Statistics is the study of pushforward probability measures from a probability space of datasets to a measurable space of statistics under maps that we call statistical procedures.

Statistics as the Study of Pushforward Measures

Statistics is frequently presented as a hodge-podge of techniques and tools, to the consternation of mathematicians, who prefer the austere simplicity of measure-theoretic probability.

There is, however, a mathematician-friendly (short, abstract, and incomprehensible until unpacked) definition of the business of frequentist statistics: it is the study of pushforward probability measures from a probability space of datasets to a measurable space of statistics under maps that we call statistical procedures.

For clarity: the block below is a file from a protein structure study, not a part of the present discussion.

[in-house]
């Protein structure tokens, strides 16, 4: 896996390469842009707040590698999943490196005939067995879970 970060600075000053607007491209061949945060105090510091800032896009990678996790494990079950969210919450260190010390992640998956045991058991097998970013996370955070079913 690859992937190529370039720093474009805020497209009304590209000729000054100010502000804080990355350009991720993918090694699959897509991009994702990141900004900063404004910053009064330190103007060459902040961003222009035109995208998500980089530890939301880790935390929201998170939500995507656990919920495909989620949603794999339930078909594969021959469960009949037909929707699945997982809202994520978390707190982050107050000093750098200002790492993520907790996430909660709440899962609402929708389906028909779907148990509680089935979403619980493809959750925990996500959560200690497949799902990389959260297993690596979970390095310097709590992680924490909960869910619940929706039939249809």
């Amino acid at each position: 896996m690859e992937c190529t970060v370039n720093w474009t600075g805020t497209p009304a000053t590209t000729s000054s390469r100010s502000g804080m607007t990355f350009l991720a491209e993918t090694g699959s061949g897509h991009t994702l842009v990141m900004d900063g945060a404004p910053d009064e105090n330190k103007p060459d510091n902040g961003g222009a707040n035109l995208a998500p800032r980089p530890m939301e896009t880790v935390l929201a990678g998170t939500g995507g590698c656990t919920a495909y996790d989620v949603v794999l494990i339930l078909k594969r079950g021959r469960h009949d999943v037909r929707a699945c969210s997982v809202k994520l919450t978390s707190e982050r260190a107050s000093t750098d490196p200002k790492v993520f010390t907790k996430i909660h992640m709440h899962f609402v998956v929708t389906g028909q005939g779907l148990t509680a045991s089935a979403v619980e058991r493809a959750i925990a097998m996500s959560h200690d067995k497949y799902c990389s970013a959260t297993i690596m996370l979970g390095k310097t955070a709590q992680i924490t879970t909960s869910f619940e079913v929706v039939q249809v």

The probability measure over the datasets is called a hypothesis. When the pushforward measure determines a distribution, we call that distribution the sampling distribution of the statistic.

Below, I define the pushforward measure and give an example of this definition in practice. I append, for completeness, a collection of other definitions, primarily to remind folks who have been exposed to measures but are rusty; a more leisurely introduction is recommended for the unfamiliar. I suggest Pivato’s Probability, Analysis, and Measure: A Visual Introduction.

Pushforward Probability Measures

Pushforward probability measures tell us what the distribution of outcomes of a deterministic function will be when applied to random inputs.

Given a measurable map between a probability space \(\mathcal{X}\) with probability measure \(\mu\) and a measurable space \(\mathcal{S}\), we can define the pushforward probability measure \(f_*\mu\) on \(\mathcal{S}\) as